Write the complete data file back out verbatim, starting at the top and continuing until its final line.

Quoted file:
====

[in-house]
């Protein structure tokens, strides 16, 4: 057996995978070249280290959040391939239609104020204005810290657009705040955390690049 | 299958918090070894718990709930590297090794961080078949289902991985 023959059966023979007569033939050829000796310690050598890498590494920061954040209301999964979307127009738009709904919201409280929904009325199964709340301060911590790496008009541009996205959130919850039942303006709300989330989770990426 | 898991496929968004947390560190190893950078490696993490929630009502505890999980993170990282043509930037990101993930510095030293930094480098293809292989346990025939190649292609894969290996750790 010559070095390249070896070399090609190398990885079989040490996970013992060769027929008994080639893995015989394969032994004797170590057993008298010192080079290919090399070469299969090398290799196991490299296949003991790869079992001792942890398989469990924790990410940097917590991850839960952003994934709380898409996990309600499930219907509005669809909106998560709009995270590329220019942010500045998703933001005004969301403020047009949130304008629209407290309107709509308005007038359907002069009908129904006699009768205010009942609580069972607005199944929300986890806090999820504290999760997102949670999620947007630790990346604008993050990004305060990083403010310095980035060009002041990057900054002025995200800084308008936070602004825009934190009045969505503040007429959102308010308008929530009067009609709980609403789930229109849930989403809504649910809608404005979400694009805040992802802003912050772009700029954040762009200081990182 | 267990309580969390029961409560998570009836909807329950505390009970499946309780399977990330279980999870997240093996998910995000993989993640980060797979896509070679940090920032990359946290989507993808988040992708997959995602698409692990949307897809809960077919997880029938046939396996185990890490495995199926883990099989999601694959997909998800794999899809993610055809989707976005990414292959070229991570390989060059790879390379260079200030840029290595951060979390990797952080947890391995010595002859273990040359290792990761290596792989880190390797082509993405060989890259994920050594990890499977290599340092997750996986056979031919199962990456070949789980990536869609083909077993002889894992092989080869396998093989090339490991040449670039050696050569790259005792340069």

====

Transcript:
[in-house]
């Protein structure tokens, strides 16, 4: 057996995978070249280290959040391939239609104020204005810290657009705040955390690049 | 299958918090070894718990709930590297090794961080078949289902991985 023959059966023979007569033939050829000796310690050598890498590494920061954040209301999964979307127009738009709904919201409280929904009325199964709340301060911590790496008009541009996205959130919850039942303006709300989330989770990426 | 898991496929968004947390560190190893950078490696993490929630009502505890999980993170990282043509930037990101993930510095030293930094480098293809292989346990025939190649292609894969290996750790 010559070095390249070896070399090609190398990885079989040490996970013992060769027929008994080639893995015989394969032994004797170590057993008298010192080079290919090399070469299969090398290799196991490299296949003991790869079992001792942890398989469990924790990410940097917590991850839960952003994934709380898409996990309600499930219907509005669809909106998560709009995270590329220019942010500045998703933001005004969301403020047009949130304008629209407290309107709509308005007038359907002069009908129904006699009768205010009942609580069972607005199944929300986890806090999820504290999760997102949670999620947007630790990346604008993050990004305060990083403010310095980035060009002041990057900054002025995200800084308008936070602004825009934190009045969505503040007429959102308010308008929530009067009609709980609403789930229109849930989403809504649910809608404005979400694009805040992802802003912050772009700029954040762009200081990182 | 267990309580969390029961409560998570009836909807329950505390009970499946309780399977990330279980999870997240093996998910995000993989993640980060797979896509070679940090920032990359946290989507993808988040992708997959995602698409692990949307897809809960077919997880029938046939396996185990890490495995199926883990099989999601694959997909998800794999899809993610055809989707976005990414292959070229991570390989060059790879390379260079200030840029290595951060979390990797952080947890391995010595002859273990040359290792990761290596792989880190390797082509993405060989890259994920050594990890499977290599340092997750996986056979031919199962990456070949789980990536869609083909077993002889894992092989080869396998093989090339490991040449670039050696050569790259005792340069």